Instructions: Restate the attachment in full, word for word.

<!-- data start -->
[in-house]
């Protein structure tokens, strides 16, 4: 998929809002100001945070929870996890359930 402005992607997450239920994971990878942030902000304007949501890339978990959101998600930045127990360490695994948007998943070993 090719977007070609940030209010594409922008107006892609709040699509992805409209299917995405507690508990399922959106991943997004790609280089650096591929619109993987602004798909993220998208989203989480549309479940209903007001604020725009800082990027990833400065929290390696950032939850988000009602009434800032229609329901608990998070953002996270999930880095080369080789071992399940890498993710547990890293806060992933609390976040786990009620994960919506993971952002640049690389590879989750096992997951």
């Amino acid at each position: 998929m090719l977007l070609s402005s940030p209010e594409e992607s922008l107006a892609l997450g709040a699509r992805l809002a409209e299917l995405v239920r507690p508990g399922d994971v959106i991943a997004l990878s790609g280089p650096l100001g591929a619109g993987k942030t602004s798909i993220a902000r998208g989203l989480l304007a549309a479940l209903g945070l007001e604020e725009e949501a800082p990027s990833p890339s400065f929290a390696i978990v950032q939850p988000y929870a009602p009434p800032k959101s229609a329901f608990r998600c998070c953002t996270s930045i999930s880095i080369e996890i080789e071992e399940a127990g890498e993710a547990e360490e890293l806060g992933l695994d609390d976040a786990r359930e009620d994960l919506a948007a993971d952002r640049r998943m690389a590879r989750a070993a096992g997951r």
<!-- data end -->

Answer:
[in-house]
């Protein structure tokens, strides 16, 4: 998929809002100001945070929870996890359930 402005992607997450239920994971990878942030902000304007949501890339978990959101998600930045127990360490695994948007998943070993 090719977007070609940030209010594409922008107006892609709040699509992805409209299917995405507690508990399922959106991943997004790609280089650096591929619109993987602004798909993220998208989203989480549309479940209903007001604020725009800082990027990833400065929290390696950032939850988000009602009434800032229609329901608990998070953002996270999930880095080369080789071992399940890498993710547990890293806060992933609390976040786990009620994960919506993971952002640049690389590879989750096992997951």
């Amino acid at each position: 998929m090719l977007l070609s402005s940030p209010e594409e992607s922008l107006a892609l997450g709040a699509r992805l809002a409209e299917l995405v239920r507690p508990g399922d994971v959106i991943a997004l990878s790609g280089p650096l100001g591929a619109g993987k942030t602004s798909i993220a902000r998208g989203l989480l304007a549309a479940l209903g945070l007001e604020e725009e949501a800082p990027s990833p890339s400065f929290a390696i978990v950032q939850p988000y929870a009602p009434p800032k959101s229609a329901f608990r998600c998070c953002t996270s930045i999930s880095i080369e996890i080789e071992e399940a127990g890498e993710a547990e360490e890293l806060g992933l695994d609390d976040a786990r359930e009620d994960l919506a948007a993971d952002r640049r998943m690389a590879r989750a070993a096992g997951r």